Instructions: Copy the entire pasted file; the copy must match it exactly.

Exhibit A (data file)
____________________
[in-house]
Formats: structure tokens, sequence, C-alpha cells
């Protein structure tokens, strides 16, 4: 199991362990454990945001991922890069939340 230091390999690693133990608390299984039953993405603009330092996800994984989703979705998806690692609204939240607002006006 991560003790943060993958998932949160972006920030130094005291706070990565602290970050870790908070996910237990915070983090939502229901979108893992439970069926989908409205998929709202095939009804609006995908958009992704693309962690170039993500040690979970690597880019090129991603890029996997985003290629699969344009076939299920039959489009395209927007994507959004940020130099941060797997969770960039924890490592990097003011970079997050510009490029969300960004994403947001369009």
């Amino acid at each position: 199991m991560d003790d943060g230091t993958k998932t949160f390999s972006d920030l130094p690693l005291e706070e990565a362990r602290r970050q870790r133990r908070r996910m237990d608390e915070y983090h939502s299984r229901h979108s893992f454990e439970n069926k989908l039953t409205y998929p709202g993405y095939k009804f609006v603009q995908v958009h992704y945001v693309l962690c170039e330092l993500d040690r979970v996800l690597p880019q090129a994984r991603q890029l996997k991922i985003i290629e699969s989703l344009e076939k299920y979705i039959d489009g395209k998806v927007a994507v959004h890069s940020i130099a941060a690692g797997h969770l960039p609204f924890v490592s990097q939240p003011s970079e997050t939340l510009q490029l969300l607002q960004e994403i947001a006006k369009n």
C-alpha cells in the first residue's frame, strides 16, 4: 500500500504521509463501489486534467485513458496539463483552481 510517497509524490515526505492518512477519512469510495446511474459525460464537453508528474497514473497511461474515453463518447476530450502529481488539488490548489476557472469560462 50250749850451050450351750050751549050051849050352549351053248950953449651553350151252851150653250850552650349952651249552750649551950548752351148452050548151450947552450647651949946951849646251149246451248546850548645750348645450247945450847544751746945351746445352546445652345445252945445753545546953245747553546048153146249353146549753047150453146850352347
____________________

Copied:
[in-house]
Formats: structure tokens, sequence, C-alpha cells
């Protein structure tokens, strides 16, 4: 199991362990454990945001991922890069939340 230091390999690693133990608390299984039953993405603009330092996800994984989703979705998806690692609204939240607002006006 991560003790943060993958998932949160972006920030130094005291706070990565602290970050870790908070996910237990915070983090939502229901979108893992439970069926989908409205998929709202095939009804609006995908958009992704693309962690170039993500040690979970690597880019090129991603890029996997985003290629699969344009076939299920039959489009395209927007994507959004940020130099941060797997969770960039924890490592990097003011970079997050510009490029969300960004994403947001369009």
């Amino acid at each position: 199991m991560d003790d943060g230091t993958k998932t949160f390999s972006d920030l130094p690693l005291e706070e990565a362990r602290r970050q870790r133990r908070r996910m237990d608390e915070y983090h939502s299984r229901h979108s893992f454990e439970n069926k989908l039953t409205y998929p709202g993405y095939k009804f609006v603009q995908v958009h992704y945001v693309l962690c170039e330092l993500d040690r979970v996800l690597p880019q090129a994984r991603q890029l996997k991922i985003i290629e699969s989703l344009e076939k299920y979705i039959d489009g395209k998806v927007a994507v959004h890069s940020i130099a941060a690692g797997h969770l960039p609204f924890v490592s990097q939240p003011s970079e997050t939340l510009q490029l969300l607002q960004e994403i947001a006006k369009n």
C-alpha cells in the first residue's frame, strides 16, 4: 500500500504521509463501489486534467485513458496539463483552481 510517497509524490515526505492518512477519512469510495446511474459525460464537453508528474497514473497511461474515453463518447476530450502529481488539488490548489476557472469560462 50250749850451050450351750050751549050051849050352549351053248950953449651553350151252851150653250850552650349952651249552750649551950548752351148452050548151450947552450647651949946951849646251149246451248546850548645750348645450247945450847544751746945351746445352546445652345445252945445753545546953245747553546048153146249353146549753047150453146850352347